Atlantic Studies Early Career Essay Prize
Atlantic Studies: Global Currents
The annual Atlantic Studies Early Career Essay Prize has been running since 2015. The winner will be selected from among the essays published in a given year. Eligible candidates must be graduate students or persons who have been awarded their PhD less than three years prior to submission. Articles will be judged on academic merit by a team of judges chosen from among our Editorial Board. Special preference will be given to articles which emphasize Global Currents in relation to the Atlantic World. The winning author will receive a prize of £500. Two runner-up awards, consisting of a year’s subscription to the journal, can be awarded at the discretion of the judges.
Papers should conform to the Atlantic Studies submission guidelines.
About the prize winner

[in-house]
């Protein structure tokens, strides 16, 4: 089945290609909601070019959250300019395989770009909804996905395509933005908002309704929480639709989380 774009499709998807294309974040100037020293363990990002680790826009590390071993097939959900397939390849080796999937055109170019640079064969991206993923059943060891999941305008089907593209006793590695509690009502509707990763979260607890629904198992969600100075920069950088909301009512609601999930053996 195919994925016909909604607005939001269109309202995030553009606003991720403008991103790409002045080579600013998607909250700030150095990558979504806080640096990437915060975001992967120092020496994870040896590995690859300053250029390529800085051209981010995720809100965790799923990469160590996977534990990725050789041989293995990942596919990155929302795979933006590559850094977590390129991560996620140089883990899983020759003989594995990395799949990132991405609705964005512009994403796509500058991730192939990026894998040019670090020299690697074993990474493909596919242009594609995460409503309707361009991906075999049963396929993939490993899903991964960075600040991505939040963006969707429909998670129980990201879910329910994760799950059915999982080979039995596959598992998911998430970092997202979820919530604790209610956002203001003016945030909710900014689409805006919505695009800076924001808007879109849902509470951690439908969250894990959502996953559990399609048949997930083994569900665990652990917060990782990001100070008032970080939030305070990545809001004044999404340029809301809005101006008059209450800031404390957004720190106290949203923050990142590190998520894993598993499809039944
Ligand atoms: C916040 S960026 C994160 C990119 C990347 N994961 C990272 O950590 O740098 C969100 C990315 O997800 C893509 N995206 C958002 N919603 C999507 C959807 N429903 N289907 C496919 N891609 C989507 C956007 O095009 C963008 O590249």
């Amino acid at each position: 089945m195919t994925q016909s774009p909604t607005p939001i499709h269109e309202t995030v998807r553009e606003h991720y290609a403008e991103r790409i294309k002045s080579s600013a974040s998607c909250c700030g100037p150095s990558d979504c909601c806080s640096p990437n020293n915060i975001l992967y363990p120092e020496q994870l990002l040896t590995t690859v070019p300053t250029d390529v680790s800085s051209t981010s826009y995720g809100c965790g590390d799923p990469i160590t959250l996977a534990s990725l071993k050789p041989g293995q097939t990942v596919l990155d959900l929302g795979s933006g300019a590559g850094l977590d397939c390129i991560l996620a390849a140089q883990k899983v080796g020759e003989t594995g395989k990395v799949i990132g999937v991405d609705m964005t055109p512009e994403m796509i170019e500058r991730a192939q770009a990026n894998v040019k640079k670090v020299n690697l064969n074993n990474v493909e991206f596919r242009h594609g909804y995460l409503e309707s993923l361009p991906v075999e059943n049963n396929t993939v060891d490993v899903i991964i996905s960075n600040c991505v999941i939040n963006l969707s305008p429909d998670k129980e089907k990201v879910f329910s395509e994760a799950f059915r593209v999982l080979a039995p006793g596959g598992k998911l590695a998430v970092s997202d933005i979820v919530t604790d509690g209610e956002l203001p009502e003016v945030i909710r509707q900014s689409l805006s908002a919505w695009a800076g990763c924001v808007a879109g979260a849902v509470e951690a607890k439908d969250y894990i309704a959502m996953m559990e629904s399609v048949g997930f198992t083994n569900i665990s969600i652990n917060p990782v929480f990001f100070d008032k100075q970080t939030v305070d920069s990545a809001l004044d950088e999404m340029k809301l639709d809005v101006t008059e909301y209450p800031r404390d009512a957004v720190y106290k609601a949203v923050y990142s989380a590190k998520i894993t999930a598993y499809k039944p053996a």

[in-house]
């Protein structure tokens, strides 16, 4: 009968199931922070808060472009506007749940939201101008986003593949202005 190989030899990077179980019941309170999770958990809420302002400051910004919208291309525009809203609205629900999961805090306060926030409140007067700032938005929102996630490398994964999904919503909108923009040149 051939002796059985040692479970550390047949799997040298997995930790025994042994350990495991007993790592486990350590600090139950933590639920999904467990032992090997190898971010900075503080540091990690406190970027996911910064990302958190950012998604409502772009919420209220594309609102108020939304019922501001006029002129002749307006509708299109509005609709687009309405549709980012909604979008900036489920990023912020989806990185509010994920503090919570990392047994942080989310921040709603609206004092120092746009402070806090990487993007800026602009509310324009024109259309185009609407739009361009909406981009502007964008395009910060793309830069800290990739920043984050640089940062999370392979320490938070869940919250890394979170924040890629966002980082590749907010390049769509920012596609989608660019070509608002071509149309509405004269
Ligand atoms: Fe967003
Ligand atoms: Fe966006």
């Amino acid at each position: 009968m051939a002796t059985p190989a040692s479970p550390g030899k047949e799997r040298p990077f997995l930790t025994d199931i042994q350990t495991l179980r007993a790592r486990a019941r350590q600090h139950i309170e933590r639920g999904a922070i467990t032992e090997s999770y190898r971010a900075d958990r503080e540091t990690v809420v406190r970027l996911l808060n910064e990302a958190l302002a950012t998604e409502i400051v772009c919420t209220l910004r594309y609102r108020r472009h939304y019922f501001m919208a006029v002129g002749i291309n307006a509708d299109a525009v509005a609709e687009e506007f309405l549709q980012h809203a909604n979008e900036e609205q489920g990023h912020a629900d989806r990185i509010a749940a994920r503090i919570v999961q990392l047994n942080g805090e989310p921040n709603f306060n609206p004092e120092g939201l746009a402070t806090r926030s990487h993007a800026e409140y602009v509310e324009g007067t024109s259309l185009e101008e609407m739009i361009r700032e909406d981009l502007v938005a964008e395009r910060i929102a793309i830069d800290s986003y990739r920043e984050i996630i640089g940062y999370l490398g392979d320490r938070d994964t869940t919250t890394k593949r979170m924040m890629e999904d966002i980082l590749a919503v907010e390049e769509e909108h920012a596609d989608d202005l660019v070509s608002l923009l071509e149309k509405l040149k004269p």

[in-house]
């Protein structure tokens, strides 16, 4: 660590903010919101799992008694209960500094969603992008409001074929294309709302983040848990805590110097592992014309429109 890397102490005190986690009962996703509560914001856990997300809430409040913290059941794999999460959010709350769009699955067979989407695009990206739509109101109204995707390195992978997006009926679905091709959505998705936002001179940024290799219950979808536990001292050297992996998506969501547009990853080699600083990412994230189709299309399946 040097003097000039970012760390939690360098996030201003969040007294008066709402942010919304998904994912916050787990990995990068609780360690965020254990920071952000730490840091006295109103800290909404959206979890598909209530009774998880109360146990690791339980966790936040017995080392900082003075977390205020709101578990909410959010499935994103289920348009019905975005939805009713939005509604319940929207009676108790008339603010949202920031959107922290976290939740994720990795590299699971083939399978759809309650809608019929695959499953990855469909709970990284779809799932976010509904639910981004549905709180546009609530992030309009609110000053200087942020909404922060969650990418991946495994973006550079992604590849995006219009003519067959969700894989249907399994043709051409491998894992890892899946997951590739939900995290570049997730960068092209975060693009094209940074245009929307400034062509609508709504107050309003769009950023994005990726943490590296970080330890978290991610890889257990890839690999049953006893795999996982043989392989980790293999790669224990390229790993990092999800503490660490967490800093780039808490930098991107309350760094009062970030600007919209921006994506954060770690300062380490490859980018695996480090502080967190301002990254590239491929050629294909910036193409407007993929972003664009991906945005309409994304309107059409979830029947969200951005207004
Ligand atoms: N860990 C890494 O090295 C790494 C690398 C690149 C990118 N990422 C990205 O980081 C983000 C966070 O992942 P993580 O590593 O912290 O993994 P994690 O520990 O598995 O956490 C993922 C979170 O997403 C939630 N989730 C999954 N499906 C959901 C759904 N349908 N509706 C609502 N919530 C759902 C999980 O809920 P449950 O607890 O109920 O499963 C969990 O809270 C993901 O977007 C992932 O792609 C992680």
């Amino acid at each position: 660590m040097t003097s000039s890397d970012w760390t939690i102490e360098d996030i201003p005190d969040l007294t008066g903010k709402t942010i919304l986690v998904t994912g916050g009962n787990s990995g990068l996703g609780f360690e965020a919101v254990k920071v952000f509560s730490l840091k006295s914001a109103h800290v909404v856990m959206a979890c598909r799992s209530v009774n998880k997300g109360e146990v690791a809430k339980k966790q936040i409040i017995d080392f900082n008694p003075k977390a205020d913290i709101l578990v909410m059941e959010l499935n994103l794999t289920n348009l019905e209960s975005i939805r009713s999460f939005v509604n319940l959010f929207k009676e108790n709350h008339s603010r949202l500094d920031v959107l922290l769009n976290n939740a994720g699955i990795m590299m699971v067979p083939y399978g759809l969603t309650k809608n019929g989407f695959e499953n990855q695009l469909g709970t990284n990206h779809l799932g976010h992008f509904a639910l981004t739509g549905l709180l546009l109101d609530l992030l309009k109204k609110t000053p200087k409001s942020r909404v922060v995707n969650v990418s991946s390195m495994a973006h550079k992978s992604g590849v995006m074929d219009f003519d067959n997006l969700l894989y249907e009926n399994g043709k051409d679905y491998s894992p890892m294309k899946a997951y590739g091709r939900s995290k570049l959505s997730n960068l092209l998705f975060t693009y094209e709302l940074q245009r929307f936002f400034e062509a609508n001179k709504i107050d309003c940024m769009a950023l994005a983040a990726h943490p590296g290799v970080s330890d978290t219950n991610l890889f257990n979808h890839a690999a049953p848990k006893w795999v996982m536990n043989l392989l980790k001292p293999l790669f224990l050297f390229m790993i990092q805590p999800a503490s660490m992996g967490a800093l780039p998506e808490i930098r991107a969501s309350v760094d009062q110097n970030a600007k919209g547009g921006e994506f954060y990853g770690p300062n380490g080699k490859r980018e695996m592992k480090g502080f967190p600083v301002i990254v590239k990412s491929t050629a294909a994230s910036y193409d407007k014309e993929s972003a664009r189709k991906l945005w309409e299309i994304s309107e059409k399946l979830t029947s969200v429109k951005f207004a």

In “Black knowledge on the move: African diasporic healing in Caribbean and Pacific New Granada,” Bethan Fisk challenges conventional assumptions about the cultural geographies of the African diaspora and the construction of Black healing and ritual knowledge in seemingly distinct sites of enslavement. Using an impressive array of fragmentary judicial records, she shows how African-descended healers in Caribbean and Pacific New Granada moved in and between Atlantic and Pacific regions, creating and exchanging Black healing and religious practices through everyday movement and interactions.
The judges have also decided to award an Honorable Mention this year to Dr. Adjoa Osei, for the essay, “Performing an Afro-Brazilian archetype: Transnational stage and celluloid representations of the black baiana.” Volume 18, Issue 2 (2021).
We would like to thank this year’s judges:
Prof. David Lambert, University of Warwick (UK)
Prof. Brooke Newman, Virginia Commonwealth University (USA)